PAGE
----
Geotagging: not single cards

    On the Internet, the reception of a map of the place where the photo was taken is already quite widespread. In practice, this is implemented in two ways:
    1. Just by indicating the location on the map, for example, how it is done on Flickr or using the GeoPress plugin for Wordpress
    2. Extracting coordinates from EXIF'a photos - if they are there
    The second way, of course, is much more “prettier” and more correct - but a bit more complicated technically. However, I will not consider how to add coordinates to EXIF ​​- but I will talk about how they can be used.
    For a long time, a very long time, the idea tormented me - I do not want to show the map. That is, the map is good, but not all. I want to tell the visitor in human language: the photograph was taken in such and such a city at such and such an address. Well, for a very long time I wanted to do this, and in the end I got ready.

    Of course, as my “experimental pig” I took my own photo blog - hacking, so complete. A little about how it is organized:
    1. At the very bottom of the hierarchy is (well, it doesn't!) Wordpress 2.7
    2. Yet Another Photoblog plugin is based on this Wordpress , which turns the blog into a real photo blog.
    3. But on YAPB, in turn, the Reflection theme is spinning , globally finalized with a file (almost beyond recognition)
    Among the advantages that YAPB gives, one of the most important for developers is that exactly one picture is always associated with the post, and you can easily get it EXIF. Therefore, everything else was a matter of technology.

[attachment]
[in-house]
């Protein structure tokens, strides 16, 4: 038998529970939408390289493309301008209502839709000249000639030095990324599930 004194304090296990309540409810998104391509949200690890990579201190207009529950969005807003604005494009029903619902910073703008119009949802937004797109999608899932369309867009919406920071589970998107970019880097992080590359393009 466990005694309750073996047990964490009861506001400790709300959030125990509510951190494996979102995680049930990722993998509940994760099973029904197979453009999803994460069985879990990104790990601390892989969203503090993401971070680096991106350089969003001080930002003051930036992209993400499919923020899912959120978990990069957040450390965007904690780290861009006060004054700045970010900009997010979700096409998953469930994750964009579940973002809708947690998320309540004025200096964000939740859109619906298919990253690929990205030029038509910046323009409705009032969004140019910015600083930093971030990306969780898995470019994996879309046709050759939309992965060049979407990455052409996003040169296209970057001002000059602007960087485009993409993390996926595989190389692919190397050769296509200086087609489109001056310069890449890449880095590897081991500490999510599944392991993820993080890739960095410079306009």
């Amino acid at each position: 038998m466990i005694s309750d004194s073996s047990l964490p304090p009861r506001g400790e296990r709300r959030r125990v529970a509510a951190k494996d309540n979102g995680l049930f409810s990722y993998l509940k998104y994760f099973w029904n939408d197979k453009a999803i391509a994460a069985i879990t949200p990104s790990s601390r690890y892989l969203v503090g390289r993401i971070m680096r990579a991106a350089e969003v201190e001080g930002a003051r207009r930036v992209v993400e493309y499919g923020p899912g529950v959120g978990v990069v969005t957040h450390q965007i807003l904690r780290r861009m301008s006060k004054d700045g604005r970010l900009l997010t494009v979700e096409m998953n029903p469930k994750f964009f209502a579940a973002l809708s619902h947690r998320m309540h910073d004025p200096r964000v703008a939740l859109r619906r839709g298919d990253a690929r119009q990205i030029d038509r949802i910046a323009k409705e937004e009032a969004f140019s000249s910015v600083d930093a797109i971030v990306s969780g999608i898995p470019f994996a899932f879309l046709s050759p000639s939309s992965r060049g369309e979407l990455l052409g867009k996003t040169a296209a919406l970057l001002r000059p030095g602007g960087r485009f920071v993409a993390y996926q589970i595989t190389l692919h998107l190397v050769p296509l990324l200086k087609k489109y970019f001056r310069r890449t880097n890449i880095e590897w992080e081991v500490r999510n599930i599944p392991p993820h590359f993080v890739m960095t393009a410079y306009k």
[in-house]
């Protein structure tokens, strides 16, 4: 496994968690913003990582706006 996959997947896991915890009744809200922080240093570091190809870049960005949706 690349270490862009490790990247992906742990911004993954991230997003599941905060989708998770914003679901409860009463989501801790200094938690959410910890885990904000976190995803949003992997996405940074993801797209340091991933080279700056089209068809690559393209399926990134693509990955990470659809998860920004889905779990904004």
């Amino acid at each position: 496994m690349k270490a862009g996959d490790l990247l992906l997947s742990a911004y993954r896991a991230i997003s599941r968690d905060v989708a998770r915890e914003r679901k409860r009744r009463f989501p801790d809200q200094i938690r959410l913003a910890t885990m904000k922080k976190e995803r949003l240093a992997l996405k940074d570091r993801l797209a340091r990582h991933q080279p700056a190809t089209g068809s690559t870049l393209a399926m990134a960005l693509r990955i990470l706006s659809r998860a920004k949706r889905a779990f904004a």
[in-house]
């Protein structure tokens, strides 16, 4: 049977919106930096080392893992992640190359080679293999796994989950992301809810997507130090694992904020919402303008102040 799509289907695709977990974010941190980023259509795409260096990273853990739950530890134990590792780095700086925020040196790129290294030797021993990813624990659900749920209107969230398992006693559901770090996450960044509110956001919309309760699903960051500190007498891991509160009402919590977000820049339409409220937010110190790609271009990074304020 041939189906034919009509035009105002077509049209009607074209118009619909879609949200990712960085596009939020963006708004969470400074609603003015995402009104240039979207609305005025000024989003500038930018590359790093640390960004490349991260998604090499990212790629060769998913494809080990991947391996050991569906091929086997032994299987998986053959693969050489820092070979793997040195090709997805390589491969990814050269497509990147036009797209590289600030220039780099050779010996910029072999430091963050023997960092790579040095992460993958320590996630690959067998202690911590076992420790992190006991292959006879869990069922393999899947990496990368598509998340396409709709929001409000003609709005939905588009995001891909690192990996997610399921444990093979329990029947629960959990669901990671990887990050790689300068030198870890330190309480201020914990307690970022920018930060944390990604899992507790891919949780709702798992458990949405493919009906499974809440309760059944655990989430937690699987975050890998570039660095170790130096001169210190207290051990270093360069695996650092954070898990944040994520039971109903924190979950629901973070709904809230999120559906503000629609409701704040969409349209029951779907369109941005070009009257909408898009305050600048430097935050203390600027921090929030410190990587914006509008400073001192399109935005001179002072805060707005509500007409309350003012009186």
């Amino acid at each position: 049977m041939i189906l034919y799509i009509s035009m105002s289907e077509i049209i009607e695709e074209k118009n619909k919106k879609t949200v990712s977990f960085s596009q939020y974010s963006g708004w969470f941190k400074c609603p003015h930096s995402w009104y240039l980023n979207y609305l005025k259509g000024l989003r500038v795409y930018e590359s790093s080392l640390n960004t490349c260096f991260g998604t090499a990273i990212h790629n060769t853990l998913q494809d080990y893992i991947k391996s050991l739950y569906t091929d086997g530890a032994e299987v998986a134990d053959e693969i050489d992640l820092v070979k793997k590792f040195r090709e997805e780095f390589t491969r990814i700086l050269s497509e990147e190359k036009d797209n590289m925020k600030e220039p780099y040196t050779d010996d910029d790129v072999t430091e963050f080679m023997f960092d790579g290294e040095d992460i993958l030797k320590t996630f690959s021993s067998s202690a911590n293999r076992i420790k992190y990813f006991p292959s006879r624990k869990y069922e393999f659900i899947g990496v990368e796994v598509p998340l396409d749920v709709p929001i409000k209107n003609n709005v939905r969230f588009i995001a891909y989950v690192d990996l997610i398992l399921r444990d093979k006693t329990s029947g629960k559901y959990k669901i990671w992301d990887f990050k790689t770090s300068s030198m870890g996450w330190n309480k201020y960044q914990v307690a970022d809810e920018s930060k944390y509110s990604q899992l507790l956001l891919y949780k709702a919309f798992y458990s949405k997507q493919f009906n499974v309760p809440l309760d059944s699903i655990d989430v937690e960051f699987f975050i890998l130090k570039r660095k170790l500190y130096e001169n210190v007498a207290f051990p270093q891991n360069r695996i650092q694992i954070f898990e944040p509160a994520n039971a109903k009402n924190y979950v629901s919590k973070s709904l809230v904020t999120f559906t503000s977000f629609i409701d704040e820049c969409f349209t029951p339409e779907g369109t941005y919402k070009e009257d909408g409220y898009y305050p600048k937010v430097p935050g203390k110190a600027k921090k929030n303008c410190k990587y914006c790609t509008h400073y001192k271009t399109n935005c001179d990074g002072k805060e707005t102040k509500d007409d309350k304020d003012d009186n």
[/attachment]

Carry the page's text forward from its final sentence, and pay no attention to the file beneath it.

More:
I wrote a plug-in for YAPB (yes, a plug-in for a plug-in) that took coordinates (which for some reason are written in degrees-minutes-seconds in EXIF), converted them to WGS84, and then transferred everything to a client who did everything the rest (using JavaScript, respectively). Why is it so hard? First of all, because the Google Maps API is ultimately used, and this has to be done on the client. Actually, each page generates two API calls - one for generating a map, and the other for reverse geocoding of coordinates. Actually, the result of this reverse geocoding is displayed as an address. You can see how it all looks live, for example, here or here. It is important to note that if there are no coordinates in the photo - magic will not work, there will be no map and the address will not appear - so loading the photo is always preceded by the process of putting the coordinates on them (however, it is extremely automated); in addition, the address is determined with the accuracy that is available to the Google geodata provider (that is, if the photo was taken in an open steppe a hundred kilometers from the nearest settlement, a miracle will not happen, and at best you will get the name of the road ).

    In principle, I am absolutely ready to share all these developments, but ... the code is so terrible that I am just ashamed to post it. Perhaps after some time I will comb it and arrange it in the form of a normal plug-in - if there is interest in this. Then take my leave - and successful frames to you!

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